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76 F.

3d 1142


Aguilar, Rudy
Archuleta, Jr., Edward Baca, Paul Barboa, M.E. Barreras,
Gary L. Chavez, Johnny Chavez, Anthony Demello, Michael
Gutierrez, Jimmy Herrera, Bill Lipitz, John Lujan, Frank
Ortega, Aaron Romero, Donald Scott, Frank Serna, Arturo
Torres, Jr., James Vigil, and Rory Wessel, Plaintiffs-Appellees,
ALBUQUERQUE, CITY OF; Louis E. Saavedra, Mayor,
Blumenfeld, Chief Administrative Officer; Lawrence Rael,
Assistant Chief Administrative Officer, and David Campbell,
City Attorney and Chairman of the Substance Abuse Task
Force, individually and in their official capacities,
No. 94-2268.

United States Court of Appeals,

Tenth Circuit.
Feb. 21, 1996.

Victor S. Lopez, Assistant City Attorney, Albuquerque, New Mexico

(Robert M. White, City Attorney, and Charles W. Kolberg, Assistant City
Attorney, with him on the brief), for Defendants-Appellants.
Paul Livingston, Albuquerque, New Mexico, for Plaintiffs-Appellees.
COFFIN, Senior Circuit Judge.

This case involves a challenge by 19 mechanics to the City of Albuquerque's

drug testing policy. The district court ruled that the policy violated both the

Fourth Amendment and the New Mexico Open Meetings Act, and the City
appealed. Since the time of oral argument, however, the parties properly have
agreed that, because the district court has not yet addressed the issue of
damages, an appeal of the Fourth Amendment ruling is premature. See Liberty
Mutual Ins. Co. v. Wetzel, 424 U.S. 737, 744, 96 S.Ct. 1202, 1206-07, 47
L.Ed.2d 435 (1976); Horn v. Transcon Lines, Inc., 898 F.2d 589, 594 (7th

It also was revealed at oral argument that the City had withdrawn the disputed
policy. This information prompted our inquiry into whether the controversy
remained alive, and subsequently led to a motion from the City for a
declaration of mootness on the Open Meetings Act issue and a request for
vacatur of the district court's decision on that claim. Plaintiffs filed an
opposition, arguing, inter alia, that the motion was untimely, that it was filed
simply as a bad-faith maneuver to evade the district court's judgment, and that
various exceptions to the mootness doctrine are applicable. Plaintiffs urged that,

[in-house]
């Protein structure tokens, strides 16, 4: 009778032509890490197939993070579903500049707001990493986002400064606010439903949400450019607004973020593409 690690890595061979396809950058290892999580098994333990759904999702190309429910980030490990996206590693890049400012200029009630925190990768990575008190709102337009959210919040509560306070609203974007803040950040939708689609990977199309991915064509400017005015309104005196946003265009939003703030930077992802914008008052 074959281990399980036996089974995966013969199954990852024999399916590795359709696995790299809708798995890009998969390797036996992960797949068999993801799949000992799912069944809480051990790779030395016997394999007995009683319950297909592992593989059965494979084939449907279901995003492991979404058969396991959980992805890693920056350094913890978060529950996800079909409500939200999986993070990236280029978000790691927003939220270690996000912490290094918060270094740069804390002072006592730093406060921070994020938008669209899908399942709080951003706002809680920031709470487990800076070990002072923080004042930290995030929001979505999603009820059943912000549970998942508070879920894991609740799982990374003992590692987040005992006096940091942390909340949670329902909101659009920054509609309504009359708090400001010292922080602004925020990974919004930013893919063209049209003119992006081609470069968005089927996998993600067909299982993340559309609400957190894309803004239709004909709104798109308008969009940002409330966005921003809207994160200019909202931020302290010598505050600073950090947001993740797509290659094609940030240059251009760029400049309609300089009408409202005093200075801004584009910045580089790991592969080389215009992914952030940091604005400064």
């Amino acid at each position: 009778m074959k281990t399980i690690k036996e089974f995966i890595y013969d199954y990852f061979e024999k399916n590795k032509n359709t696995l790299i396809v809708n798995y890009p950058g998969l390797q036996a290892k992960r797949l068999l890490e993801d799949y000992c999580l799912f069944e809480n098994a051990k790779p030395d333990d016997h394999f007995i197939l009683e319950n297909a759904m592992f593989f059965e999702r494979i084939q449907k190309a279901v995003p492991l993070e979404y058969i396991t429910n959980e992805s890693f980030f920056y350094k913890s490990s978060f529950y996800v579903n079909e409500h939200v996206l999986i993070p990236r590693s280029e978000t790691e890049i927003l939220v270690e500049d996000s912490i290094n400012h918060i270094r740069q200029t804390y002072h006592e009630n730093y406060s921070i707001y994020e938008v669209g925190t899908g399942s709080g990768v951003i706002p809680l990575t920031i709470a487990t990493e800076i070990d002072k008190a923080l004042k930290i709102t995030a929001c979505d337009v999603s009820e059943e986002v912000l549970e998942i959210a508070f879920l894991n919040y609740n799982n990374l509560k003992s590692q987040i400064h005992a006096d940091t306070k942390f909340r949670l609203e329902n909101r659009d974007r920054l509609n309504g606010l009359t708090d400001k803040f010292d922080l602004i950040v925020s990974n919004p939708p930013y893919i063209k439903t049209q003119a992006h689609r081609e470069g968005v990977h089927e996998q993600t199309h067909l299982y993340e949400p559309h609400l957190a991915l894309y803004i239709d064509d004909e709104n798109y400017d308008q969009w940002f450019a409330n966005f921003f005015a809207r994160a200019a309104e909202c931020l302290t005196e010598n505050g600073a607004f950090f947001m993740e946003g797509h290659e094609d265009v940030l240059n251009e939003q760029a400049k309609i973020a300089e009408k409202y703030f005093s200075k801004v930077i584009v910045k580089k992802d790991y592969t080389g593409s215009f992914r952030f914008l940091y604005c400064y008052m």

if the case were deemed moot, the district court's judgment be allowed to stand.

Having considered the record before us in light of the relevant precedent, we

conclude that the proper course is to dismiss the Open Meetings Act issue as
moot. The parties agree that the policy ruled unconstitutional by the district
court has been replaced. The record contains only passing references to the new
policy, and no specific information is provided about its creation. The City
baldly asserts in its motion that the policy "conformed procedurally with the
requirements set by Judge Parker," while the plaintiffs assert that "the process
by which the City created its 'new' policy was no more open or public tha[n] the
process used for the old policy...." We cannot possibly determine on the record
before us whether the present policy was drafted in accordance with the Act,
and we can see no benefit to be gained from reviewing the district court's
judgment on the withdrawn policy.

We deny, however, the City's motion to vacate the district court's judgment.
The Supreme Court has observed that, in determining how to dispose of moot
cases, "[t]he principal condition to which we have looked is whether the party
seeking relief from the judgment below caused the mootness by voluntary
action," U.S. Bancorp Mortg. Co. v. Bonner Mall Partnership, --- U.S. ----, ----,
115 S.Ct. 386, 391, 130 L.Ed.2d 233 (1994). The determination on vacatur is
an equitable one, id. at ----, 115 S.Ct. at 393, but the presumption is in favor of
retaining the judgment, which " 'should stand unless a court concludes that the
public interest would be served by a vacatur,' " id. at ----, 115 S.Ct. at 392
(citation omitted). The Supreme Court explained the basis for the presumption
in U.S. Bancorp:

has prescribed a primary route, by appeal as of right and certiorari,
through which parties may seek relief from the legal consequences of judicial
judgments. To allow a party who steps off the statutory path to employ the
secondary remedy of vacatur as a refined form of collateral attack on the judgment
would--quite apart from any considerations of fairness to the parties--disturb the
orderly operation of the federal judicial system.

--- U.S. at ----, 115 S.Ct. at 392.3 The Court went on to reject the notion that
motions at the court of appeals level for vacatur of district court judgments
should be granted more freely than motions to vacate rulings of the courts of
appeal because district court judgments are subject to review as of right. Id. at ---, 115 S.Ct. at 393. The Court noted that that difference does not affect its